Profession(s): Writer, chronicler
Books: History of the Rise, Progress and Termination of the American Revolution (1805)
Perspective: Whig, liberal, anti-Federalist
Mercy Otis Warren was a poet, playwright, chronicler and one of the American Revolution’s few prominent female voices. Born Mercy Otis in Cape Cod, Massachusetts, she was the younger sister of James Otis, later famous for inventing the slogan “Taxation without representation is tyranny”. Otis herself received no formal education but was instead prepared for the domestic life of a genteel woman. Yet Otis lived in a family where education, literature, law and politics were paramount. She sat in on her brothers’ lessons and developed a passion for education, particularly for writing. In 1754 Mercy Otis married her second cousin, James Warren. He later served as president of the Massachusetts legislature and paymaster of the Continental Army. In the 1770s Mercy Otis Warren was an active contributor to Massachusetts’ Committees of Correspondence. She penned several essays and pamphlets supporting the revolution, though all were published anonymously. Warren also exchanged letters with several prominent revolutionary leaders, including George Washington, Thomas Jefferson and John Adams.
After the Revolutionary War, Warren began to publish plays, satires and political essays in her own name. In 1801 she began collating and rewriting her earlier notes into a comprehensive historical account of the revolution. Warren’s History of the Rise, Progress and Termination of the American Revolution was published in three volumes in 1805. Historiographically, Warren was a precursor to later Whig historians. She considered the American Revolution a great act of political and philosophical progress, a true manifestation of Enlightenment ideals. Warren praised the radicals who had brought on the revolution: men like Samuel Adams, Patrick Henry and Jefferson. She was more critical of those she believed had halted it, particularly Alexander Hamilton and John Adams. Warren was a liberal who placed the protection and advancement of individual rights above all else. She was critical of slavery, arguing that it had no place in the newly free United States. She also opposed the Constitution, at least initially, believing it failed to protect and guarantee civil rights. The passing of the Bill of Rights eased Warren’s concerns and she became a cautious supporter of the new republic, until her death in 1814.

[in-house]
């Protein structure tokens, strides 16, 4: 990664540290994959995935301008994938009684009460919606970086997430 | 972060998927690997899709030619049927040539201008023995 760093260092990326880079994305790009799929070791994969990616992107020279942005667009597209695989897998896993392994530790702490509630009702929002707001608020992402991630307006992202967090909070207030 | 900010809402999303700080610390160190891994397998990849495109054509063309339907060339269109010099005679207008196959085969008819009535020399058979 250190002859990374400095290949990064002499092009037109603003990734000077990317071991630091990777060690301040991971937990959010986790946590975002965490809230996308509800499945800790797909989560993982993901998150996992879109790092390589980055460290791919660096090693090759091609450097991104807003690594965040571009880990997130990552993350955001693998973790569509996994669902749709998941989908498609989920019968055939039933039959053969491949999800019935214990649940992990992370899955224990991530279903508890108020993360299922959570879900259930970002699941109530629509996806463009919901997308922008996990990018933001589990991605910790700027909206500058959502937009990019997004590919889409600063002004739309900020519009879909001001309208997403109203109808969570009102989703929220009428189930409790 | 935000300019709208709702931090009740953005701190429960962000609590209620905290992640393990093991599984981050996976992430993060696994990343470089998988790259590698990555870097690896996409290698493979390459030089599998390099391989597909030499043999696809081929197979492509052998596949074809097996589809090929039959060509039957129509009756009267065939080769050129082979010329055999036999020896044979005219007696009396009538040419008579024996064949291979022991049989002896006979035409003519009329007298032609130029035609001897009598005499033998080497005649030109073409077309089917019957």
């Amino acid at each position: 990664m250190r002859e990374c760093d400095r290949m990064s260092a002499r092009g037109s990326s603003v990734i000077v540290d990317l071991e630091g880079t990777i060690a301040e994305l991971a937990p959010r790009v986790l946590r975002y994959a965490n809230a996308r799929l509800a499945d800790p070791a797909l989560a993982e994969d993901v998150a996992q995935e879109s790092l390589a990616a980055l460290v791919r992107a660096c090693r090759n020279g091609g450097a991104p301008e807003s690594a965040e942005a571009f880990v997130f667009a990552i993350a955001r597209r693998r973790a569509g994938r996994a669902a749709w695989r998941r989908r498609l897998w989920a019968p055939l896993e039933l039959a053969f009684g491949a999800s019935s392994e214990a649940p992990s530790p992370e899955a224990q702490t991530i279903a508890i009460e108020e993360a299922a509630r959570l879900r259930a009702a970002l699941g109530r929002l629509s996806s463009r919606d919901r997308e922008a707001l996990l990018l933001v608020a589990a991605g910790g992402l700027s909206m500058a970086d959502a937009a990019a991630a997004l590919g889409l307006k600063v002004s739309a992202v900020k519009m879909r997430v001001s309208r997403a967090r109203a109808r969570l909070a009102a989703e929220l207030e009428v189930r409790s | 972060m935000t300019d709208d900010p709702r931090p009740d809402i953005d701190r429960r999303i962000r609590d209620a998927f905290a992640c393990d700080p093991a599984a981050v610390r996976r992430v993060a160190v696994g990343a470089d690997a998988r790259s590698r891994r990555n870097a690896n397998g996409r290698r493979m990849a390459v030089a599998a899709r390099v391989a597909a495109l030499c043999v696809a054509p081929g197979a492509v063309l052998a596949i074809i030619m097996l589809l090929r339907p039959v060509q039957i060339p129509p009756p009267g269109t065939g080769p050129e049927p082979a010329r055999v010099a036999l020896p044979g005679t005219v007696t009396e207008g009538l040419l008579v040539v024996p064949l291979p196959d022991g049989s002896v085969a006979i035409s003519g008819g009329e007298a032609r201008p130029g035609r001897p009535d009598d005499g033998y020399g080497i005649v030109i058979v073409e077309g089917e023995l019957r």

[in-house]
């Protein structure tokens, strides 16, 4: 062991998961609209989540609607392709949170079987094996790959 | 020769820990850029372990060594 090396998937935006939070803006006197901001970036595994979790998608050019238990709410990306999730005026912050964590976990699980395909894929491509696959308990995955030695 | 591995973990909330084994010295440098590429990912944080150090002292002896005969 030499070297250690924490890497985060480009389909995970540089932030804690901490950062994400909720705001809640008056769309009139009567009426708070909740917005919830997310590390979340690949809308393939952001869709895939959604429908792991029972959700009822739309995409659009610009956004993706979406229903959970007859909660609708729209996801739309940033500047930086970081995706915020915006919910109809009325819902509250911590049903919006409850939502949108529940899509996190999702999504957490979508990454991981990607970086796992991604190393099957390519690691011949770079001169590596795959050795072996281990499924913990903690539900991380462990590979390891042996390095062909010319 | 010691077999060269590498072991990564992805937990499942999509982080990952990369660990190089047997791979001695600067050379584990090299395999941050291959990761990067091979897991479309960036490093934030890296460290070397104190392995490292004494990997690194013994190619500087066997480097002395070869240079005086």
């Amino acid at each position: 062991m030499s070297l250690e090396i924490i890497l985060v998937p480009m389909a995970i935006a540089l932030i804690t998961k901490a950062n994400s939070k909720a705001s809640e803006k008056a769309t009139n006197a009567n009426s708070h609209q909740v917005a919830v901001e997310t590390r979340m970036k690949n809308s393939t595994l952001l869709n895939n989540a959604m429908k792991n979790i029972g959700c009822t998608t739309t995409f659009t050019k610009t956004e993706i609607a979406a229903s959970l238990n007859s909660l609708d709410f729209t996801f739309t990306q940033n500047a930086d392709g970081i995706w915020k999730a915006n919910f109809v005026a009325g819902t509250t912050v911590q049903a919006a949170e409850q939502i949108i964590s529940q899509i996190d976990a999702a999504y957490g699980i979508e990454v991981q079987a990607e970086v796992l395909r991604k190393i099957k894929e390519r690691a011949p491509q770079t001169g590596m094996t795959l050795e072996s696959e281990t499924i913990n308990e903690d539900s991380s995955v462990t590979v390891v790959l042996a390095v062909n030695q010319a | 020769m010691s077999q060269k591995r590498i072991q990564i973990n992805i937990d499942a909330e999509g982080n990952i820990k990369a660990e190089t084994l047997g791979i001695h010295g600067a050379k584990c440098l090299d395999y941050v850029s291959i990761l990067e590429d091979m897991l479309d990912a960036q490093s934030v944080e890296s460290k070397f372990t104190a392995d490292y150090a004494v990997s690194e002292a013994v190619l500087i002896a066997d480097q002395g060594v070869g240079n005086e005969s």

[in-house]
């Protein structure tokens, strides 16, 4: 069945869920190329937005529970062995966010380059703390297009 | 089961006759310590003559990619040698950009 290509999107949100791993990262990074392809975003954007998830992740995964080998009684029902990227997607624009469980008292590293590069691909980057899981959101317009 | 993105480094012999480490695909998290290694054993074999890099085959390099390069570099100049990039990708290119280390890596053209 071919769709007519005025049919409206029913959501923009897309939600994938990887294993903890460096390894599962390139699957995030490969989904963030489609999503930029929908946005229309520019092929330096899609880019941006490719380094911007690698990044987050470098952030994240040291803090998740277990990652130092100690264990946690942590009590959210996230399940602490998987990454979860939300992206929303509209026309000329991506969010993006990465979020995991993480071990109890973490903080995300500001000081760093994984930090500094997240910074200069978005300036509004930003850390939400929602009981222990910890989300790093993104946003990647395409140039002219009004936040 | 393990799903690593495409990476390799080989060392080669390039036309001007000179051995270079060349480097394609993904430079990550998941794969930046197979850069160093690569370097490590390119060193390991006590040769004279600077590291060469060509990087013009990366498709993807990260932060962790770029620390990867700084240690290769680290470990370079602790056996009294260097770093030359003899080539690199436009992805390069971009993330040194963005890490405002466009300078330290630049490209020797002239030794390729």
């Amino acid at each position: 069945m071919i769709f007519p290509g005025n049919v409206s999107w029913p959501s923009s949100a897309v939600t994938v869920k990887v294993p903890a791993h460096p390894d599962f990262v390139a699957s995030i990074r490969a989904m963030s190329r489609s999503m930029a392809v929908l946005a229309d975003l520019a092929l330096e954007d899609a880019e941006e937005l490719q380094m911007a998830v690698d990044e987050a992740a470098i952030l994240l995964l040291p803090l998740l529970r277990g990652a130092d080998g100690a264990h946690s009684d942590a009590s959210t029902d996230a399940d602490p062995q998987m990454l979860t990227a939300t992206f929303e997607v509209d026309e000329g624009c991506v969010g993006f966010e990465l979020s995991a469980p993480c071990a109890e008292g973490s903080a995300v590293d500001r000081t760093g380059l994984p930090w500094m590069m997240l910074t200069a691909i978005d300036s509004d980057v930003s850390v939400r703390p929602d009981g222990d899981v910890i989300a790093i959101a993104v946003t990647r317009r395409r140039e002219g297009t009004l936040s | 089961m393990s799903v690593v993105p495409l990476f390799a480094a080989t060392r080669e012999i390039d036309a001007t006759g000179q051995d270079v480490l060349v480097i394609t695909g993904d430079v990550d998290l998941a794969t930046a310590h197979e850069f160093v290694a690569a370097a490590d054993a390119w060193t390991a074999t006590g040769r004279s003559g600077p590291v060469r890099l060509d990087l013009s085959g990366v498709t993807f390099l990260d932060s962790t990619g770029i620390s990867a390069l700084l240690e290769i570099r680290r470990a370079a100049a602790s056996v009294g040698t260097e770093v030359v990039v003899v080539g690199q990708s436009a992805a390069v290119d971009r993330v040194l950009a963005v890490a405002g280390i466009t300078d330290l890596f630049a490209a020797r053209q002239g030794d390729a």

“The love of domination and an uncontrolled lust of arbitrary power have prevailed among all nations, and perhaps in proportion to the degrees of civilisation. They have been equally conspicuous in the decline of Roman virtue and in the dark pages of British history.”
“The story of political revolution never exhibited a more general enthusiasm in the cause of liberty… The intelligent yeomanry of the country, as well as those educated in higher walks, became convinced that nothing less than a systematic plan of slavery was designed against them.”
“Few of the executive officers employed by the king of Great Britain, and fewer of their adherents, were qualified either by education, principle or inclination to allay the ferment of the times.”
“…At the same time they [American colonists in 1768] expiated on their duty and attachment to the king, and detailed in terms of respect the representations that had been made to his ministers, they expressed the boldest determination to continue a free but a loyal people. Indeed there were few, if any, who indulged an idea of a final separation from Britain at so early a period.”
“America stands armed with resolution and virtue. But she still recoils at the idea of drawing the sword against the nation from whence she derived her origin. Yet Britain, like an unnatural parent, is ready to plunge her dagger into the bosom of her affectionate offspring. But may we not hope for more lenient measures.”
“The British were indeed far superior to the Americans in every respect necessary to military operations, except the revivified courage and resolution, the result of sudden success after despair.”
“Generals Washington and Lee… dined with us (at Watertown) three days since. The first of these I think one of the most amiable and accomplished gentlemen, both in person, mind, and manners, that I have met with. The second, whom I never saw before, I think plain in his person to a degree of ugliness, careless even to impoliteness; his garb ordinary, his voice rough, his manners rather morose; yet sensible, learned, judicious, and penetrating…”
“Our situation is truly delicate and critical. On the one hand, we are in need of a strong federal government founded on principles that will support the prosperity and union of the colonies. On the other, we have struggled for liberty and made costly sacrifices at her shrine and there are still many among us who revere her name too much to relinquish (beyond a certain medium) the rights of man for the dignity of government.”
“The origin of all power is in the people, and they have an incontestable right to check the creatures of their own creation.”
“It is necessary for every American… to stop the dissemination of principles evidently destructive of the cause for which they have bled. It must be the combined virtue of the rulers and of the people to do this, to rescue and save their civil and religious rights from the outstretched arm of tyranny, which may appear under any mode or form of government.”
“A superfluity of wealth and a train of domestic slaves naturally banish a sense of general liberty, and nourish the seeds of the kind of independence that usually terminates in aristocracy.”
“Mankind may amuse themselves with theoretic systems of liberty… but we can only discern its true value by the practical and wretched effects of slavery.”
With the exception of material under Quotations, content on this page is © Alpha History 2015.